Black Powder Factories - II

In our last post, we studied how early gunpowder factories were often located in the middle of towns in the early days of firearms. Of course, placing a factory within your town walls made sense if you wanted to defend your town walls against attack, but there was the problem of accidents in the factory setting the town on fire. Towards the beginning of the nineteenth century, people began to think more about factory safety and several laws were passed specifying how far away a gunpowder factory could be away from people's houses and how much powder could be worked inside one building and so on. In today's post, we will study how one such factory was set up in the 1860s. Today's object of study will be the Confederate Powder Works.

A view of the remaining chimney of the Confederate Powder Works in Augusta, Georgia
Click on the image to enlarge.

Not much remains of the Confederate Powder Works these days, except for one 150-foot tall chimney, but in its day, it was a massive factory complex laid out over two miles in length and was the second largest gunpowder factory in the world then.

During the days leading up to the Civil War, the Confederate states did not have any significant gunpowder manufacturing facilties, except for a small mill in Tennessee. On July 10th, 1861, Confederate President Jefferson Davis authorized Major George Washington Rains to build whatever was necessary to keep the Confederate armies supplied with gunpowder.

Colonel George.W. Rains. Click on the image to enlarge.
This photograph was taken during the Civil War and is currently in the Augusta Museum of History.

Major Rains spent the next few days living in a railroad car, examining various places for a suitable location for a factory. On July 20th, he selected an area in Augusta, Georgia to be the site of the future factory. The reasons for picking this area for the new factory were several:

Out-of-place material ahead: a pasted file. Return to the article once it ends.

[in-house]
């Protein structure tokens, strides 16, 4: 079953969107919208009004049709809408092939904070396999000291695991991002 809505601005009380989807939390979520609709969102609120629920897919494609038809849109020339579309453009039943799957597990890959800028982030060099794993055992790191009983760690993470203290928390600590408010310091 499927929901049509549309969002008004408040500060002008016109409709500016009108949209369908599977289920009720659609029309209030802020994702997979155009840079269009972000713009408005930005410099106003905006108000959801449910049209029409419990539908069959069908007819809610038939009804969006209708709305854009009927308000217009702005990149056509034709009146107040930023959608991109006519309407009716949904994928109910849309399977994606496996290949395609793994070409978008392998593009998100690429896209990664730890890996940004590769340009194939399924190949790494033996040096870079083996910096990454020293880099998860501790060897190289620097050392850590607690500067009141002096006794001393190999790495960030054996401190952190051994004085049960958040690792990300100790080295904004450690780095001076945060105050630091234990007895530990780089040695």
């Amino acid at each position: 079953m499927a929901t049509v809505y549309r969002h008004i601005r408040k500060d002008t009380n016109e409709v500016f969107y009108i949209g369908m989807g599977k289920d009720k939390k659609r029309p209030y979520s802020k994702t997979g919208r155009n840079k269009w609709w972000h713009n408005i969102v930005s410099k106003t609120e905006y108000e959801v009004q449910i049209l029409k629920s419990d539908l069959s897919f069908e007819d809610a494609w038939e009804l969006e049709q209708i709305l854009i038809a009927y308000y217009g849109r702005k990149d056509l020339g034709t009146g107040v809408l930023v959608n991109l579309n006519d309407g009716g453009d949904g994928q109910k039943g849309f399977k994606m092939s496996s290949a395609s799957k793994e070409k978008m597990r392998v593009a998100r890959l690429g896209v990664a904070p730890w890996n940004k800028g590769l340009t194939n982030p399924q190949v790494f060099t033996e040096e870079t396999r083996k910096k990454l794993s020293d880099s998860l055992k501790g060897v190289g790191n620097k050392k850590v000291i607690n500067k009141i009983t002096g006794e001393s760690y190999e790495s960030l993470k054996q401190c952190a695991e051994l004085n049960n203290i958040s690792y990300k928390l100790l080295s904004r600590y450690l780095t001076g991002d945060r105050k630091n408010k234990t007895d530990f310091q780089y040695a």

1. It was centrally located and near the junction of some major railroads.
  2. The area was near enough to a big town (Augusta) to provide sufficient workers and materials.
  3. It was far enough from the front-lines that Union forces could not easily attack it.
  4. The Augusta canal and the Savannah river could also be used to transport over water.
  5. The Augusta canal was also a source of water power, which is useful to drive factory machinery.
  6. The area has temperate weather, which means the water supply does not generally freeze during the winter months, thereby ensuring unlimited water power during the whole year.
  7. Since he also intended to produce pure potassium nitrate (saltpeter) in the factory, he also needed abundance of water to wash and refine the minerals.
  8. The canal could also be used to transport supplies and materials from one factory building to the next. 
However, Rains had a few big problems: First, he had no idea about how to build a gunpowder factory, having never been inside one before! Luckily, he came across a book authored by a Major Fraser Baddeley of the Royal Artillery in England, called "Manufacture of Gunpowder as carried out at the Government Factory, Waltham Abbey", that described the entire process and machinery used by the Royal Gunpowder Factory at the Waltham Abbey works in Essex, England. While the book had the descriptions, there were no drawings or plans of the buildings or machines, therefore he had to research on his own to figure these out. Luckily for him, he happened to find an Englishman named Frederick Wright, who had moved to the Southern states and had worked at Waltham Abbey previously, so he asked him for assistance and produced some detailed word descriptions and preliminary sketches.